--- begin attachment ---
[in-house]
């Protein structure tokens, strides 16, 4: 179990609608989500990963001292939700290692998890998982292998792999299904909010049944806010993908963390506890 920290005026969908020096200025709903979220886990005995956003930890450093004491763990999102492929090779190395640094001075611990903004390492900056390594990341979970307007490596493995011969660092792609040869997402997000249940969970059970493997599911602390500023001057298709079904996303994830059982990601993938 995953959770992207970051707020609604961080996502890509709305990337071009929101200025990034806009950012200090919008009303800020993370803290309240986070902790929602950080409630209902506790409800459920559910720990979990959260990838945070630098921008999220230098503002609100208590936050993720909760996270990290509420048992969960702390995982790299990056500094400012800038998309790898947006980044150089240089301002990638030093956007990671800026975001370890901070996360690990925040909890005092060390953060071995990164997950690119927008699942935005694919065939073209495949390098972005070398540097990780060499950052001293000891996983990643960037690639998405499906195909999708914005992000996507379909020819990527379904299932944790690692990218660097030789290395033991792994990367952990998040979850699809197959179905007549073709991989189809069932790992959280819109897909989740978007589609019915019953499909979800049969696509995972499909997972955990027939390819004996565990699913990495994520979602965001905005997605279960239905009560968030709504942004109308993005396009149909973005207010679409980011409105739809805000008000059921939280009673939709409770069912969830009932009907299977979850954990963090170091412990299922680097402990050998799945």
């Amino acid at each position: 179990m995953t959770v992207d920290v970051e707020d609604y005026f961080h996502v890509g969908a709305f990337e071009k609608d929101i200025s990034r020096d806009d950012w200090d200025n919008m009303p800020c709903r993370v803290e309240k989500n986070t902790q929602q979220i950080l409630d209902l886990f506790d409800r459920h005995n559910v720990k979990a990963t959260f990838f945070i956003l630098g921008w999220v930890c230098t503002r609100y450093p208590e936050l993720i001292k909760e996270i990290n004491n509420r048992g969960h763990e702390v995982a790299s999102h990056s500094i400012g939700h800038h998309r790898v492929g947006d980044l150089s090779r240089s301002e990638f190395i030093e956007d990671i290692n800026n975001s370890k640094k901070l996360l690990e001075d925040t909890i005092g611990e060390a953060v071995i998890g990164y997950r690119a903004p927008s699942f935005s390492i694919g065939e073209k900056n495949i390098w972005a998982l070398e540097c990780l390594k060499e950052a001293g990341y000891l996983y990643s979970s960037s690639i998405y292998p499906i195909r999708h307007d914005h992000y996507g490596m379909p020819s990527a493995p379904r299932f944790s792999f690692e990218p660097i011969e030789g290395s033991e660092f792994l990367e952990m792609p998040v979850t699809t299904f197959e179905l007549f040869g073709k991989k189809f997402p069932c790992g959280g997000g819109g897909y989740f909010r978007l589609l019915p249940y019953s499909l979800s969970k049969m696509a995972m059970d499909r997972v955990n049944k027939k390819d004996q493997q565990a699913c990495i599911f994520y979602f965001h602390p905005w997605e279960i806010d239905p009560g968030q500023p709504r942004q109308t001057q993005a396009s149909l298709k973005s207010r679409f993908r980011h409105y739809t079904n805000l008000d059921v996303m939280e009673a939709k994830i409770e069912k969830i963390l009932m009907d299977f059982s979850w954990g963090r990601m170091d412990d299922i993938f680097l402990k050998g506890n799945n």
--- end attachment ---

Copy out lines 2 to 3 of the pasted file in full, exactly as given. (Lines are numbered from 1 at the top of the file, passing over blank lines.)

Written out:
């Protein structure tokens, strides 16, 4: 179990609608989500990963001292939700290692998890998982292998792999299904909010049944806010993908963390506890 920290005026969908020096200025709903979220886990005995956003930890450093004491763990999102492929090779190395640094001075611990903004390492900056390594990341979970307007490596493995011969660092792609040869997402997000249940969970059970493997599911602390500023001057298709079904996303994830059982990601993938 995953959770992207970051707020609604961080996502890509709305990337071009929101200025990034806009950012200090919008009303800020993370803290309240986070902790929602950080409630209902506790409800459920559910720990979990959260990838945070630098921008999220230098503002609100208590936050993720909760996270990290509420048992969960702390995982790299990056500094400012800038998309790898947006980044150089240089301002990638030093956007990671800026975001370890901070996360690990925040909890005092060390953060071995990164997950690119927008699942935005694919065939073209495949390098972005070398540097990780060499950052001293000891996983990643960037690639998405499906195909999708914005992000996507379909020819990527379904299932944790690692990218660097030789290395033991792994990367952990998040979850699809197959179905007549073709991989189809069932790992959280819109897909989740978007589609019915019953499909979800049969696509995972499909997972955990027939390819004996565990699913990495994520979602965001905005997605279960239905009560968030709504942004109308993005396009149909973005207010679409980011409105739809805000008000059921939280009673939709409770069912969830009932009907299977979850954990963090170091412990299922680097402990050998799945």
């Amino acid at each position: 179990m995953t959770v992207d920290v970051e707020d609604y005026f961080h996502v890509g969908a709305f990337e071009k609608d929101i200025s990034r020096d806009d950012w200090d200025n919008m009303p800020c709903r993370v803290e309240k989500n986070t902790q929602q979220i950080l409630d209902l886990f506790d409800r459920h005995n559910v720990k979990a990963t959260f990838f945070i956003l630098g921008w999220v930890c230098t503002r609100y450093p208590e936050l993720i001292k909760e996270i990290n004491n509420r048992g969960h763990e702390v995982a790299s999102h990056s500094i400012g939700h800038h998309r790898v492929g947006d980044l150089s090779r240089s301002e990638f190395i030093e956007d990671i290692n800026n975001s370890k640094k901070l996360l690990e001075d925040t909890i005092g611990e060390a953060v071995i998890g990164y997950r690119a903004p927008s699942f935005s390492i694919g065939e073209k900056n495949i390098w972005a998982l070398e540097c990780l390594k060499e950052a001293g990341y000891l996983y990643s979970s960037s690639i998405y292998p499906i195909r999708h307007d914005h992000y996507g490596m379909p020819s990527a493995p379904r299932f944790s792999f690692e990218p660097i011969e030789g290395s033991e660092f792994l990367e952990m792609p998040v979850t699809t299904f197959e179905l007549f040869g073709k991989k189809f997402p069932c790992g959280g997000g819109g897909y989740f909010r978007l589609l019915p249940y019953s499909l979800s969970k049969m696509a995972m059970d499909r997972v955990n049944k027939k390819d004996q493997q565990a699913c990495i599911f994520y979602f965001h602390p905005w997605e279960i806010d239905p009560g968030q500023p709504r942004q109308t001057q993005a396009s149909l298709k973005s207010r679409f993908r980011h409105y739809t079904n805000l008000d059921v996303m939280e009673a939709k994830i409770e069912k969830i963390l009932m009907d299977f059982s979850w954990g963090r990601m170091d412990d299922i993938f680097l402990k050998g506890n799945n």